BIMINI -- Permit, jacks, sea turtles and mutton snapper swimming around a sunken wreck ... wild dolphins that mingle freely with snorkelers ... lush coral reefs with swim-through caverns ... mysterious U-shaped stone formations dotted with colorful tropical fish.
Divers can sample all these experiences in just a few days in Bimini a group of small Bahamian islands only about 50 miles east of South Florida.
I like Bimini. Ive seen a lot of cool things, said Devito Bullard, who runs Neal Watsons Dive Bimini at the Bimini Big Game Club resort.
Bullard, 34, a Nassau-born dive instructor and boat captain, took over day-to-day operations at the dive center in March 2011. He rents equipment, leads dives aboard the 60-foot Bimini Blue, and teaches introductory and advanced scuba courses. The center is named for Fort Lauderdale diving pioneer Neal Watson, who books dive packages.
Perched in the Gulf Stream, the Bimini chain takes advantage of the fast-moving northerly current that flows from the Dry Tortugas up the U.S. East Coast, its clear, salty waters serving as a conveyor belt for fish. At the same time, the islands provide a lee from all but the worst northwesterly blows. Divers and snorkelers can indulge in their favorite pastime all year long, with a variety of sites to explore.
With the blessing of the Bahamian government and to the delight of scuba divers, Joe Farrell, president/CEO of Fort Lauderdale-based Resolve Marine Group, has sunk four ships as artificial reefs in and around Bimini over the past 25 years in what he calls Project: Galilee. They include a 230-foot World War II-era landing ship for tanks; a 75-foot barge; a former dredge used to lengthen the runway at nearby Cat Cay; and a 45-foot fiberglass yacht. Future plans call for deploying one of Resolves tugs, now tied up in South Bimini where it is being cleaned of contaminants.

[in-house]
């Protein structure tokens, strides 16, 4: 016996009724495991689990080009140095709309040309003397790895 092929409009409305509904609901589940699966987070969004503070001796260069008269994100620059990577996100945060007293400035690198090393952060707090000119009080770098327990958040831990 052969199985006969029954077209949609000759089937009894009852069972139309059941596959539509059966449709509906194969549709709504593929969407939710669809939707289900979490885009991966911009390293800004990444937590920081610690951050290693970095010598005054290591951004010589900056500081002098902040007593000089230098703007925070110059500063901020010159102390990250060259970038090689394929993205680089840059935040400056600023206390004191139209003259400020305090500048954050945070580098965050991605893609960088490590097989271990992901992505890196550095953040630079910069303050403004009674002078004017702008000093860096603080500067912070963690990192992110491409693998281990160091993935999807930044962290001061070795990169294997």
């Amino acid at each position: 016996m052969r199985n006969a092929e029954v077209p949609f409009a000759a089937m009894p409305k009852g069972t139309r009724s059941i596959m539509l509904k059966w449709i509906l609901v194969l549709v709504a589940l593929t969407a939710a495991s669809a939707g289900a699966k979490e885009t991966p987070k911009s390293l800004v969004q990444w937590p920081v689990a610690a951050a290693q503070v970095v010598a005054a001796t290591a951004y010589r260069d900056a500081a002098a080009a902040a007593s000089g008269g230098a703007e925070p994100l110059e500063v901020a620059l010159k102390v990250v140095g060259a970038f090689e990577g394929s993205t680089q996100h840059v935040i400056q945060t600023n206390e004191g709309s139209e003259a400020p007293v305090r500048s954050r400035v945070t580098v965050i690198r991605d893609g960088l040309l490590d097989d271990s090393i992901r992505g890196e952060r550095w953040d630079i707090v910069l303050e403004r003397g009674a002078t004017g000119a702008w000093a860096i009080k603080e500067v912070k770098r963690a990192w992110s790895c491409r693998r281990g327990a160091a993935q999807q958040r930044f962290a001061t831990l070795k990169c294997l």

Our project is simply to provide habitat in which fish can multiply, Farrell wrote in an email. Its a nice attraction to bring people over there.
For snorkelers, theres the wreck of the Sapona, a 1911 ferro-cement ship that grounded in the 1920s and sits half-exposed in 20 feet of water. Another treat for those not scuba-certified is the chance to swim with wild, Atlantic spotted dolphin. The Bimini Blue travels to the north end of the islands and waits for the animals to arrive. Most of the time, the dolphins oblige but sometimes they just dont show up.
For divers who prefer natural reefs, theres Tuna Alley, a sloping wall that once served as a migratory route for bluefin tuna; Victory Reef, with caverns and swim-throughs that drops from 45 feet to about 90 feet deep; Bull Run, a reef frequented by Caribbean reef sharks that extends south of the island chain, and numerous others. When currents are strong, the Bimini Blue conducts drift dives, where divers coast along with the current, followed by the dive boat.
We do a lot of drift diving. Its like flying, Bullard said.
Except for early fall, Bimini serves as a gathering place for several species of sharks, and Bullard conducts his braver clients on shark-feeding dives. He emphasized he does not feed the sharks by hand.
We drop a bait box in the water and we observe the sharks, he said, adding that most are the Caribbean reef and Atlantic sharp-nose species.
One of Biminis most popular shallow sites is called Bimini Road a mysterious U-shaped path of block-like stones less than 20 feet deep off North Bimini. Teeming with colorful tropical fish, Bimini Road looks from the air like a pathway and, according to legend, serves as the road to the lost city of Atlantis. Whether mystical gateway or just an odd, natural rock formation, the road is a fun dive.
Ten of the Bimini dive sites have mooring balls, which allow boats to tie up to a line instead of dropping anchor and harming coral or sea grass. Plans call for installing about a half-dozen more.
Like most of the Caribbean and South Atlantic, Biminis coral reefs and wrecks hold plenty of lionfish venomous predators from the Indo-Pacific with candy-striped manes of fins. Derby hunts and frequent culling help to control their spread, and Bullard says he tries to do his part by donating them to the restaurant at the Big Game Club. And lionfish nuggets fried, broiled or blackened make a great post-dive treat.